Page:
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Ramadan celebrated

Members of the La Cañada Flintridge Islamic Congregation greeted each other and community members warmly on Friday evening at the Community Center of La Cañada Flintridge.

Since their first meeting in December 2006, the members of the congregation have reached out to the community to share information on their faith and to dispel misconceptions of who they are as Islamic Americans.

On Friday they shared the meaning and the ceremony of Ramadan. This year from Sept. 1 to Sept. 30, the season of Ramadan is recognized by the Islamic faithful with prayers throughout the day and fasting from sunrise to sunset.

“Fasting is one of the five Pillars of Islam,” member Levent Akbarut explained.

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As dusk approached, members gathered in the exterior patio of the center and began a series of prayers. Akbarut remained inside the center with a non-Muslim guest to explain the ceremony. He explained that the five Pillars of Islam are a declaration that there is no god but God and that Muhammad is the Messenger of God; prayer; charity; making a pilgrimage to Mecca if possible; and fasting during Ramadan.

“Of course no one knows if you are fasting. It is between you and God,” he said. “Many families get up very early, [before sunrise] to have breakfast.”

That early morning meal lasts them until sunset and their evening meal. Akbarut said that the purpose of the fast is to relate to those who do not have enough to eat. Although they may feel hunger for only a short while, they can only imagine how desperate those in the world must feel as they go hungry day after day. It is humbling and a time to add more prayers for those less fortunate.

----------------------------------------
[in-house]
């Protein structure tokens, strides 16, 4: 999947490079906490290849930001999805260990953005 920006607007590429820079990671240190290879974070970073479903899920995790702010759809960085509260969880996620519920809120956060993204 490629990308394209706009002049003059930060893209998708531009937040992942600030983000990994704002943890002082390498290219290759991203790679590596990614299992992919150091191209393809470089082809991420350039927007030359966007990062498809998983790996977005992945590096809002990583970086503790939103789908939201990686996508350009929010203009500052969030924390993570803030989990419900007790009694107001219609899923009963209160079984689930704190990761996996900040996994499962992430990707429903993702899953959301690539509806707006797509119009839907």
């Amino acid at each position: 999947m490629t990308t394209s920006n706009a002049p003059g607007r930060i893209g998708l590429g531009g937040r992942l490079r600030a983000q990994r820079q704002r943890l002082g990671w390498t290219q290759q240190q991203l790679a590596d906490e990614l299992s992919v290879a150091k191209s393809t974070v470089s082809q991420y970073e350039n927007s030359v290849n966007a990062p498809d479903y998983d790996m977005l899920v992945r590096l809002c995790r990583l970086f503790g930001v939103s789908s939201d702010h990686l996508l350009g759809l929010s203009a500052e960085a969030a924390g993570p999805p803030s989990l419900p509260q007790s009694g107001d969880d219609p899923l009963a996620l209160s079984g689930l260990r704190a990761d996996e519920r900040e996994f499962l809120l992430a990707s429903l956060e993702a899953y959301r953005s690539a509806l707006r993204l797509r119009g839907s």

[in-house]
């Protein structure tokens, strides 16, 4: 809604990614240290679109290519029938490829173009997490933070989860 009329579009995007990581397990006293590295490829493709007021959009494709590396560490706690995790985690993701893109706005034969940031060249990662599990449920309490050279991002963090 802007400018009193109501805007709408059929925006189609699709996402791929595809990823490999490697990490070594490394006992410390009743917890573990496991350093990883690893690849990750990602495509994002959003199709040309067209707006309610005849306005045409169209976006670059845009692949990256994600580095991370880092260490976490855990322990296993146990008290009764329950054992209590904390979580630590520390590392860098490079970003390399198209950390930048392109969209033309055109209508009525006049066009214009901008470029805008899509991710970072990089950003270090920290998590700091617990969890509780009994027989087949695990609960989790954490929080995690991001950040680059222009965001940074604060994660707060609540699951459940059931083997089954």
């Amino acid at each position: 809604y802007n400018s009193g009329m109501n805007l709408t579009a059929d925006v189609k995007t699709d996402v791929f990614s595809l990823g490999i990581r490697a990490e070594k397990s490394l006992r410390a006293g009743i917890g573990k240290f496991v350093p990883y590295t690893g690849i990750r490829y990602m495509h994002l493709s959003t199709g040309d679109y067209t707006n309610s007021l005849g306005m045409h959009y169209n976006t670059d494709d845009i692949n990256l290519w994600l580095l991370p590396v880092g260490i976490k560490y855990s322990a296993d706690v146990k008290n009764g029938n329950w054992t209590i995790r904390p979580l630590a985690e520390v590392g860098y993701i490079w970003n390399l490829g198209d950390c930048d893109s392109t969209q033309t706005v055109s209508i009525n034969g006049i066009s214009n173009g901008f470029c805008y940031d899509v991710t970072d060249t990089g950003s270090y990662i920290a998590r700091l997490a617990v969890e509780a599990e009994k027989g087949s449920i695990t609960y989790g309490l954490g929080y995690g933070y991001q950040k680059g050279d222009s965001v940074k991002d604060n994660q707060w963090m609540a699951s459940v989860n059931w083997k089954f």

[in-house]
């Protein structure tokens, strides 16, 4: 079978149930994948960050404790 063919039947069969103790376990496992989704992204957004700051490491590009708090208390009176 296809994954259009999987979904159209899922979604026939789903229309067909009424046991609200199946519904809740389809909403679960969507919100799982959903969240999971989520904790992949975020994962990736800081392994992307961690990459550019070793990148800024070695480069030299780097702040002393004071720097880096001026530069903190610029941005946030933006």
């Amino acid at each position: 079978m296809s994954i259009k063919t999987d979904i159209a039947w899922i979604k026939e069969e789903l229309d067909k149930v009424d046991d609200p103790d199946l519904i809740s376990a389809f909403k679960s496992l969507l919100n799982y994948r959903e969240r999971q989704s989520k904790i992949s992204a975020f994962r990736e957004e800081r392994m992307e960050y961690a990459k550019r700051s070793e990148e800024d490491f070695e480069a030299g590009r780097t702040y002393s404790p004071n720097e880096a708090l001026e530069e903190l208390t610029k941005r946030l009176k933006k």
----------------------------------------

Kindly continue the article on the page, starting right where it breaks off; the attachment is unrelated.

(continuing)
After the prayers last Friday, it was time to share a meal. Tables were filled with a variety of cultural fare including hummus, rice, and of course, the California tradition of In-N-Out Burgers.

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There were representatives from many local churches, including St. Bede’s and Holy Redeemer Catholic churches, the Church of Jesus of Latter-day Saints and St. George Episcopal Church.

“As-salaamu-alaykum,” Akbarut greeted the audience at the end of the meal. “That is a greeting in Islam. It means peace be upon you.”

Akbarut invited new visitors to introduce themselves. They came from as far as the south bay and as near as Glendale.

“We are here to get together with our Muslim and non-Muslim neighbors,” he said. “We have received such a gracious welcome from the city of La Cañada, local organizations and churches.”

The congregation works closely with several charities throughout La Cañada, Crescenta Valley and Glendale, including Habitat for Humanity.

“We supported the Run for the Hungry [for the first time] last year [in La Cañada],” he said.

During the time of Ramadan they will also be donating funds to a local Muslim organization that will provide food during the time of Ramadan. The goal is to be able to feed 60 families.

“It’s good to share our beliefs in God,” said Jay Johnson of the Church of Jesus Christ of Latter-day Saints in La Cañada.

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Johnson is part of the Interfaith Counsel that includes his church and the Islamic congregation.

“People don’t really understand the Muslim faith,” he said.

He added that these meetings were a good way for those outside the Islamic faith to understand the religion and their ceremonies.


mary.okeefe@latimes.com (818) 790-8774, ext. 21


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